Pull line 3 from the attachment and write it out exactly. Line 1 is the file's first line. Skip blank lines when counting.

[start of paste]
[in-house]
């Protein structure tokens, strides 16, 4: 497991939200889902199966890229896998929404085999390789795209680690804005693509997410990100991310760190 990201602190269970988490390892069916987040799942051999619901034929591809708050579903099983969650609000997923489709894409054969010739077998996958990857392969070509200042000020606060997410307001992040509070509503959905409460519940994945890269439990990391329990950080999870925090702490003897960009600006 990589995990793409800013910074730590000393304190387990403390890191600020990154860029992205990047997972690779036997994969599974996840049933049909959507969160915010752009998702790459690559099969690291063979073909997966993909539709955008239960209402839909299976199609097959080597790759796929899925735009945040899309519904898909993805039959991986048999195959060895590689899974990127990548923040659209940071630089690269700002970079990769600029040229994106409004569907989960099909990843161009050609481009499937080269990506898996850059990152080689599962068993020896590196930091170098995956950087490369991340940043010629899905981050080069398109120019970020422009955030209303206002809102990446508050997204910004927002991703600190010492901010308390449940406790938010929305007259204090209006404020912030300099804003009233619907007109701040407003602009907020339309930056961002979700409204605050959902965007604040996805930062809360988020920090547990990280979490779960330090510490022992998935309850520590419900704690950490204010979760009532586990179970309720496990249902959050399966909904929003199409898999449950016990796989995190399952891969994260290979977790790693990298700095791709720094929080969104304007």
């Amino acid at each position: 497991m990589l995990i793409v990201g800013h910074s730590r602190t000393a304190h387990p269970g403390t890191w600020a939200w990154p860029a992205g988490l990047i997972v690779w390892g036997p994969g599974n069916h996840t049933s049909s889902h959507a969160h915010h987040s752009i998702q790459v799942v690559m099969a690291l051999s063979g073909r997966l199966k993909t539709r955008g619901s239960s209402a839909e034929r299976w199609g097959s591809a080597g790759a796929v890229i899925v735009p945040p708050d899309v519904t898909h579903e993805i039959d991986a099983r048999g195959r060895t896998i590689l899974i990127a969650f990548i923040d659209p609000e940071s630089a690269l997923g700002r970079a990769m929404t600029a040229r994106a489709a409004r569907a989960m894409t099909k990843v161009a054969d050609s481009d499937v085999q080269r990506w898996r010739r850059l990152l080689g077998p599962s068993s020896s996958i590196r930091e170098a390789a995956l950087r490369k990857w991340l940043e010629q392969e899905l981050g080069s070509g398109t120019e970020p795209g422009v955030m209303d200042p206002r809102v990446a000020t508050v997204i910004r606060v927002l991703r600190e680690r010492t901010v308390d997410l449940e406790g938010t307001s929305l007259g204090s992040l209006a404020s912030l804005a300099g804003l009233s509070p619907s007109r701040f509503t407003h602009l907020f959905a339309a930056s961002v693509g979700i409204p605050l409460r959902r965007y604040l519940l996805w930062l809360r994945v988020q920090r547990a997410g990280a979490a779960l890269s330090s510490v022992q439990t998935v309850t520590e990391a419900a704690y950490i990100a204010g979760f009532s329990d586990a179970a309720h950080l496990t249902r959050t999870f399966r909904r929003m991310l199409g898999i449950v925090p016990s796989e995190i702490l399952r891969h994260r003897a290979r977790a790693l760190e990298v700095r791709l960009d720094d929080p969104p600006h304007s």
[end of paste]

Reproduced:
């Amino acid at each position: 497991m990589l995990i793409v990201g800013h910074s730590r602190t000393a304190h387990p269970g403390t890191w600020a939200w990154p860029a992205g988490l990047i997972v690779w390892g036997p994969g599974n069916h996840t049933s049909s889902h959507a969160h915010h987040s752009i998702q790459v799942v690559m099969a690291l051999s063979g073909r997966l199966k993909t539709r955008g619901s239960s209402a839909e034929r299976w199609g097959s591809a080597g790759a796929v890229i899925v735009p945040p708050d899309v519904t898909h579903e993805i039959d991986a099983r048999g195959r060895t896998i590689l899974i990127a969650f990548i923040d659209p609000e940071s630089a690269l997923g700002r970079a990769m929404t600029a040229r994106a489709a409004r569907a989960m894409t099909k990843v161009a054969d050609s481009d499937v085999q080269r990506w898996r010739r850059l990152l080689g077998p599962s068993s020896s996958i590196r930091e170098a390789a995956l950087r490369k990857w991340l940043e010629q392969e899905l981050g080069s070509g398109t120019e970020p795209g422009v955030m209303d200042p206002r809102v990446a000020t508050v997204i910004r606060v927002l991703r600190e680690r010492t901010v308390d997410l449940e406790g938010t307001s929305l007259g204090s992040l209006a404020s912030l804005a300099g804003l009233s509070p619907s007109r701040f509503t407003h602009l907020f959905a339309a930056s961002v693509g979700i409204p605050l409460r959902r965007y604040l519940l996805w930062l809360r994945v988020q920090r547990a997410g990280a979490a779960l890269s330090s510490v022992q439990t998935v309850t520590e990391a419900a704690y950490i990100a204010g979760f009532s329990d586990a179970a309720h950080l496990t249902r959050t999870f399966r909904r929003m991310l199409g898999i449950v925090p016990s796989e995190i702490l399952r891969h994260r003897a290979r977790a790693l760190e990298v700095r791709l960009d720094d929080p969104p600006h304007s």